Jeffrey Buchheit, a former assistant director of the American Association of Museums, has begun work as director of the Baltimore City Heritage Area, an arm of the mayor's office that promotes the city's cultural heritage.
He replaced Bill Pencek, a preservation expert who left last year to join the state government.
Buchheit, 39, has 15 years of experience in museums, including administration, governance, exhibit design, volunteer management and collections management. Before joining the museum association in 2000, he was executive director of the Historical Electronics Museum in Baltimore. He also served as president of the Small Museum Association for two years, and he currently serves as president of the board of directors for the Cylburn Arboretum Association in Baltimore.
"The city is moving in an exciting direction with regard to our Heritage Area," Mayor Sheila Dixon said in appointing Buchheit to the job. "I am confident that Jeffrey will lead us into this new era with great enthusiasm and ability."
A resident of Original Northwood, Buchheit said two of his top priorities for 2008 are planning for the celebration of the 200th anniversary of the War of 1812, including the 1814 Battle of Baltimore, and promoting legislation that will make the Baltimore City Heritage Area a National Heritage Area.
As part of its operation, the heritage office awards grants to local attractions and organizations to fund capital improvements. In 2007, awards included $5,000 to the Baltimore Maritime Museum to repair and restore the deck stripping on the USS Torsk, docked in the Inner Harbor; $9,000 to the Baltimore and Ohio Railroad Museum for the restoration and adaptive reuse of the Leonard J. Buxton - Lounge Cafe car; and $8,000 to the Baltimore Museum of Industry to repair its entrance and prepare an area for a new orientation exhibit.
Also, $5,000 to the Great Blacks in Wax Museum for roof repairs; $9,000 to the Frederick Douglass-Isaac Myers Maritime Park to reconstruct parts of its marine railway apparatus; $5,000 to the St. James Development Corp. to renovate and restore a property on West Lafayette Avenue for use as its corporation headquarters; and $9,000 to the USS Constellation Foundation to repair damage caused by water intrusion and rot in the upper levels of the hull.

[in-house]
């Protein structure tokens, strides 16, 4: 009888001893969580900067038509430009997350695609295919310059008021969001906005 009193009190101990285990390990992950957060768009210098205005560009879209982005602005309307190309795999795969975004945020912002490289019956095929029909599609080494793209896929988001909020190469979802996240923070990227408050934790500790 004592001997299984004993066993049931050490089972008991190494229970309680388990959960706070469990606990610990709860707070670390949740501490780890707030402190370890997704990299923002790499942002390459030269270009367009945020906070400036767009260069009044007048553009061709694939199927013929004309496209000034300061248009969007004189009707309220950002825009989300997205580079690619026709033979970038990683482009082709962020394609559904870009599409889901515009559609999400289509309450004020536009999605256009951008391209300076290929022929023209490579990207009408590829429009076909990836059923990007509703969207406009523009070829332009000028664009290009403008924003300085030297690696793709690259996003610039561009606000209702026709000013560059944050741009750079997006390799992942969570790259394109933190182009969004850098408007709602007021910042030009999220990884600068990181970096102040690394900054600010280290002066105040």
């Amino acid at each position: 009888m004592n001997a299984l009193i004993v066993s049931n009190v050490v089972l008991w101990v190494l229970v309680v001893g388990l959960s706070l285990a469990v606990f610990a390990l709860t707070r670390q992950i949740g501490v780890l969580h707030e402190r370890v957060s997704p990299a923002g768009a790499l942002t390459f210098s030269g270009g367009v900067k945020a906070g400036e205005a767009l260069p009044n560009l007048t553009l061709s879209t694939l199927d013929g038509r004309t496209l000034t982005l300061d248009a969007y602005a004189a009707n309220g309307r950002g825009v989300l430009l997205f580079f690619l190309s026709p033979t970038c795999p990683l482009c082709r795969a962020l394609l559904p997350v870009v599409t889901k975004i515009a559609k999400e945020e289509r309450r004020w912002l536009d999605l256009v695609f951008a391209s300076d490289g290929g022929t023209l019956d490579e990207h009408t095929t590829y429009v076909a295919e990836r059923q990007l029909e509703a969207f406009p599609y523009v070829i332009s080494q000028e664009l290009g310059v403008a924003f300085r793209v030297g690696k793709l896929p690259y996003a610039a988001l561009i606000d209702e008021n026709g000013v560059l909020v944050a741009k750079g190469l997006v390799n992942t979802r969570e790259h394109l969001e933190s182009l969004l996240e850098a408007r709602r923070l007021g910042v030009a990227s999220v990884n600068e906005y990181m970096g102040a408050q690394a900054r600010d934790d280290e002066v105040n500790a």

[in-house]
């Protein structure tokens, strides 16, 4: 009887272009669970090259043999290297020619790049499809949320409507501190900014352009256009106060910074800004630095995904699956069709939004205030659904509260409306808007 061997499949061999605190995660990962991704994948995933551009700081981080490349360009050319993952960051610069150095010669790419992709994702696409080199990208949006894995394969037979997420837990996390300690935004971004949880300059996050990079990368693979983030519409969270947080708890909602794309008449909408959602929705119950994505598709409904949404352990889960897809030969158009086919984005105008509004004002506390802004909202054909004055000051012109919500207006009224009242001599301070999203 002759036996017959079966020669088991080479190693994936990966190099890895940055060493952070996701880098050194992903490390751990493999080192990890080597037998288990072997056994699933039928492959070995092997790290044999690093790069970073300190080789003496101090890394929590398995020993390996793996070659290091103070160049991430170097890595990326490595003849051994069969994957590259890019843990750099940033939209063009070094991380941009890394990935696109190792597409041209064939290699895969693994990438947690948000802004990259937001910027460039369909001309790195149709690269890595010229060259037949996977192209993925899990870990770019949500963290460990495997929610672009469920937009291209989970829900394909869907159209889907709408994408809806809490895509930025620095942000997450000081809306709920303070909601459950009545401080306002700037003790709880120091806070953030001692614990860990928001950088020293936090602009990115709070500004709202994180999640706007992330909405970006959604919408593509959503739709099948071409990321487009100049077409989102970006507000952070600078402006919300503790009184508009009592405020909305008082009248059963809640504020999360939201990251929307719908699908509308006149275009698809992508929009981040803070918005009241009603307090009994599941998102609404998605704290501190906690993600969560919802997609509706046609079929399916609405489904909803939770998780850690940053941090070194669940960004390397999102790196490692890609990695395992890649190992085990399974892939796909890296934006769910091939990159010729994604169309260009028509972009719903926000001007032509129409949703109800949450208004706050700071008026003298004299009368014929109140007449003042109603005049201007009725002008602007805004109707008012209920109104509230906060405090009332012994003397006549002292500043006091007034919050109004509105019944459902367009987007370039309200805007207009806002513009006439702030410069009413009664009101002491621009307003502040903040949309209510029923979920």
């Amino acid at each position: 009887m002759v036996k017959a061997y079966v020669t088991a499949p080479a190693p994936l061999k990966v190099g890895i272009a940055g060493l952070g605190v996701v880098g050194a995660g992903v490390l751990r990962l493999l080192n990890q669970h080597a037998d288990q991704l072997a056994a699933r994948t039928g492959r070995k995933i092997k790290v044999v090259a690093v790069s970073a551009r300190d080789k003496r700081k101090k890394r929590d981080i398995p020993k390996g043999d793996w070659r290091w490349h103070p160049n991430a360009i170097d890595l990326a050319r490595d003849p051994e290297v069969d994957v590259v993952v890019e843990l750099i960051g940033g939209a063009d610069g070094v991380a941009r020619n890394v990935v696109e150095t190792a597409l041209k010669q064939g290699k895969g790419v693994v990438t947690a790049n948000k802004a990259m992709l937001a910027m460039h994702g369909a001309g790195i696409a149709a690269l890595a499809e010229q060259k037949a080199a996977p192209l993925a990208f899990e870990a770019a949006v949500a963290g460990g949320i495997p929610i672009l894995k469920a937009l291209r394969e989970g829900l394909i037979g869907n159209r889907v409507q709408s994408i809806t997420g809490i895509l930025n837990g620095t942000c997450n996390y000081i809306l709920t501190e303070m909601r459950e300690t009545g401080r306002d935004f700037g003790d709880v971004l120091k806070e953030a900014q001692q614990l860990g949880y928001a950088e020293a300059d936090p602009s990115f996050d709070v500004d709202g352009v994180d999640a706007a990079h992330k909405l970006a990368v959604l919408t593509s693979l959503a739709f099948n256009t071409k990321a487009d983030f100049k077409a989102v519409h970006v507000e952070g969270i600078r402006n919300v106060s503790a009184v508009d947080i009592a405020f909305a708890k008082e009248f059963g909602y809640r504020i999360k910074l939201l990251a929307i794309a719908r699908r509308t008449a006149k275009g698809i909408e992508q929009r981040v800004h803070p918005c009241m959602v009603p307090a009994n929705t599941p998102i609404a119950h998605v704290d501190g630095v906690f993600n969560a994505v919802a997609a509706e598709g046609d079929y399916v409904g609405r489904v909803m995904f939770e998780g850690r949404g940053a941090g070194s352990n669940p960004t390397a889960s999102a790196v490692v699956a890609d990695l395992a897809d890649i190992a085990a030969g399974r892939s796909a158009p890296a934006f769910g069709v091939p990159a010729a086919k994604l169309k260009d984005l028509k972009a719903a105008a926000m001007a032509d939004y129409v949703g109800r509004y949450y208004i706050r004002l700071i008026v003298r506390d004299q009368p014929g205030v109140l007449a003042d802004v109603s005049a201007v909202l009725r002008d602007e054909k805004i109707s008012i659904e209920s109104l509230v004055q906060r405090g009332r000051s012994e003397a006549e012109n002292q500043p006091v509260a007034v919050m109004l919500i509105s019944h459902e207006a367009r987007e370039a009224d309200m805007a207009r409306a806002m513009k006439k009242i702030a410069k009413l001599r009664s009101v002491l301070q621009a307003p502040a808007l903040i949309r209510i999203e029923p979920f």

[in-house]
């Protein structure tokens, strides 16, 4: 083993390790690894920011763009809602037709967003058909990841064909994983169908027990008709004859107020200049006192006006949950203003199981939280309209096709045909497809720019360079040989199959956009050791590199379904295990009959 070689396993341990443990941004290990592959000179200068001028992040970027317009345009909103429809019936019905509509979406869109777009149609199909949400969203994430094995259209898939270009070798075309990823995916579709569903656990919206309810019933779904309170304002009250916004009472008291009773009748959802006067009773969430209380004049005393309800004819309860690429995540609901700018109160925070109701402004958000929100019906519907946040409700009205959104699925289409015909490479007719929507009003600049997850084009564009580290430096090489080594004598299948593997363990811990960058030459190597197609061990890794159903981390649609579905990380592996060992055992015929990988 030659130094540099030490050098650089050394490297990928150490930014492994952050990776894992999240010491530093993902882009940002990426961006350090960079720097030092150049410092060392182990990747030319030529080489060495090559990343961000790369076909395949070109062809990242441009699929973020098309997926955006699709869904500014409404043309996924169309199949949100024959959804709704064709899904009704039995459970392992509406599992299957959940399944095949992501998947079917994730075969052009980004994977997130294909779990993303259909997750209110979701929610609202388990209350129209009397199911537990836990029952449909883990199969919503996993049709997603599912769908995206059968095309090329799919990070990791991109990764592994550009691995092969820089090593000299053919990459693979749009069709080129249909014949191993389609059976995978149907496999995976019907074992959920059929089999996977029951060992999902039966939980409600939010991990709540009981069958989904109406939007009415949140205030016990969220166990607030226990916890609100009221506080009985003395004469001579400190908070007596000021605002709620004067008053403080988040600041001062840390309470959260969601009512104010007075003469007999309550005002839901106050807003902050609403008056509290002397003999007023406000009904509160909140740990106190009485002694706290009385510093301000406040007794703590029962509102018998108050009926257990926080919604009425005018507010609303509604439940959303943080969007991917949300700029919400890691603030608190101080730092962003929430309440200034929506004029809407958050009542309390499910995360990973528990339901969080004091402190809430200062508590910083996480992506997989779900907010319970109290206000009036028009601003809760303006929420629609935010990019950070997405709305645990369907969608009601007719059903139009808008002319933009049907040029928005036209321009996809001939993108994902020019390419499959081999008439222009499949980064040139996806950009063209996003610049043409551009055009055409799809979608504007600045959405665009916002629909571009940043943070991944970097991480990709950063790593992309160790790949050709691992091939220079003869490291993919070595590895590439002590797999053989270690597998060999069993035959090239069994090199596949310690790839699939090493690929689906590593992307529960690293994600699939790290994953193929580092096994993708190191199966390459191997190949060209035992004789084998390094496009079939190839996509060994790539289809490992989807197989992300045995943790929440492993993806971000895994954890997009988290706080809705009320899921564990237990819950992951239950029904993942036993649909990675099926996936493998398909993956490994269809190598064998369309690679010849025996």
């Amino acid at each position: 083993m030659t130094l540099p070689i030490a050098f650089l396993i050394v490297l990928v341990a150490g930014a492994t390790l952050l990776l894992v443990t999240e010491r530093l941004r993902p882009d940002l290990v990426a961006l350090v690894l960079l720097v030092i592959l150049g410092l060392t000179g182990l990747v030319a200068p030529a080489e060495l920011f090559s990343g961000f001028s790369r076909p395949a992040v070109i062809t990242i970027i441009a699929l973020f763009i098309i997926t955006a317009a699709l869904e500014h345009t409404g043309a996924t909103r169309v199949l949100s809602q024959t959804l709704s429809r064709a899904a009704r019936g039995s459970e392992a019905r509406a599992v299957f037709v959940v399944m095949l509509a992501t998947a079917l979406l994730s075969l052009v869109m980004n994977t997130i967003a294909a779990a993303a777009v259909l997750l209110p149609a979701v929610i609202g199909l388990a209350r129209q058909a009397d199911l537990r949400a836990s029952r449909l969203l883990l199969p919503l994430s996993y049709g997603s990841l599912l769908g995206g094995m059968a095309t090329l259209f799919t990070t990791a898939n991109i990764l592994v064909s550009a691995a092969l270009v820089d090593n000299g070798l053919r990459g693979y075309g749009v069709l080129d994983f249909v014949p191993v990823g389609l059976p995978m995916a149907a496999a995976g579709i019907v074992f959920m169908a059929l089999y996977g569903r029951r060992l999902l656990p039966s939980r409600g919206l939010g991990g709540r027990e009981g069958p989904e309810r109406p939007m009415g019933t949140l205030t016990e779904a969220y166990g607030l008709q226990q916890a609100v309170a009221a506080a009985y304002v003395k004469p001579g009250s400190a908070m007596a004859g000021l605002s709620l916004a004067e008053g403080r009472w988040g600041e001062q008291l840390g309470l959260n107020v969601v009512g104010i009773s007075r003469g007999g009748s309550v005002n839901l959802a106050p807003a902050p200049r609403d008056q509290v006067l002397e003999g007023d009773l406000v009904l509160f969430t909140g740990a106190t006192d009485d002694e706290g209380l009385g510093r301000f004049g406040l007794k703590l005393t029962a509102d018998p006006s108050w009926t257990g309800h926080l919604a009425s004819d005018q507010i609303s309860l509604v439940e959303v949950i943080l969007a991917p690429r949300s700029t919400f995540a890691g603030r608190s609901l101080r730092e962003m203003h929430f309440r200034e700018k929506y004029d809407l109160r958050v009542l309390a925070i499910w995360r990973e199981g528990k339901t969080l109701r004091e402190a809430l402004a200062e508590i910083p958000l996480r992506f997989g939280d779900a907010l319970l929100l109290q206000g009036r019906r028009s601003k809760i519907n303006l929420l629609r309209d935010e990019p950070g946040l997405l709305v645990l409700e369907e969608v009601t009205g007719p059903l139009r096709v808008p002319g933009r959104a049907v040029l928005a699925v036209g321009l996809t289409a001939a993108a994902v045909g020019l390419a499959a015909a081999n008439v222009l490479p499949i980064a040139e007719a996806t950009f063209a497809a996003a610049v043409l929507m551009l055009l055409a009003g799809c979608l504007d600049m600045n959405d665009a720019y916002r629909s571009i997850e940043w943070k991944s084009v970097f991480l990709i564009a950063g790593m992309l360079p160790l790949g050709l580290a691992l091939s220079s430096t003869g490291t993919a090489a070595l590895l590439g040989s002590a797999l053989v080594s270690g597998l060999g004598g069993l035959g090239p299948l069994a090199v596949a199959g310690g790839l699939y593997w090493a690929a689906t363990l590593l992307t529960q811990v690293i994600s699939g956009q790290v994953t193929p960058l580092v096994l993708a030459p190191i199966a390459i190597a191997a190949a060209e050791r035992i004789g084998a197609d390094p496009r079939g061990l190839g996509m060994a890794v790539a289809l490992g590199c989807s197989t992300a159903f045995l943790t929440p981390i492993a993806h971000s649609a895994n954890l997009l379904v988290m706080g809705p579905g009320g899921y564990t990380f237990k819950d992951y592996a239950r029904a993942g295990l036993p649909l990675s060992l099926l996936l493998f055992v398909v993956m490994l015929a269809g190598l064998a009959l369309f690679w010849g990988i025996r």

All of the money must be matched with private funds before it can be spent.
Two buildings will be considered for addition to Baltimore's landmark list and emergency "special list" during tomorrow's meeting of the Commission for Historical and Architecture Preservation.
The buildings nominated for landmark listing are the former Pennsylvania Railroad Co. district office building at 200 E. Baltimore St., now vacant and owned by the Baltimore Street Parking Co.; and Castalia, a Laurence Hall Fowler-designed residence at 200 Tuscany Road, owned by the Calvert School.
The Baltimore Street building was designed by Parker and Thomas and built in 1905 to 1906, part of a wave of buildings that rose downtown after the Great Fire of 1904. It is the last surviving building on the north side of the 200 block of E. Baltimore; its neighbors have been replaced by a parking lot.
Castalia was built in 1928 by Virgil Hillyer, the first headmaster of the Calvert School. The school's leaders last year sought permission from community groups to tear down the house, possibly to make way for an amphitheater.
The preservation commission meets on the eighth floor of the Benton Building, 417 E. Fayette St. The hearing on the Baltimore Street building is scheduled to begin at 2:30 p.m. The Castalia hearing is scheduled to begin at 3 p.m.
Architect George Notter, the lead author of the so-called "Notter Study" that was commissioned in the 1980s to guide development along the Fells Point and Canton shorelines in Baltimore, died Dec. 26 in Montgomery County after a long bout with Alzheimer's disease. He was 74.
He was a partner of Anderson, Notter and Finegold, later Notter, Finegold and Alexander, and a past president of the American Institute of Architects. He was a longtime member of the city's Architectural Review Board. While with Anderson, Notter and Finegold, he also worked on the Harbor Lofts, the conversion to loft apartments of a former warehouse on the west side of downtown Baltimore.
Jewish Museum hours
Starting this month, the Jewish Museum of Maryland will be open five days a week, up from four in 2007.
During January and February, the museum at 15 Lloyd St. in East Baltimore will be open from noon to 3 p.m. Fridays with a tour of its historic synagogues at 1 p.m. Beginning in March, Friday hours will be noon to 4 p.m., and tours of the synagogues will be offered at 1 p.m. and 2:30 p.m. The museum is also open from noon to 4 p.m. Sundays, Tuesdays, Wednesdays and Thursdays, with synagogue tours at 1 p.m. and 2:30 p.m.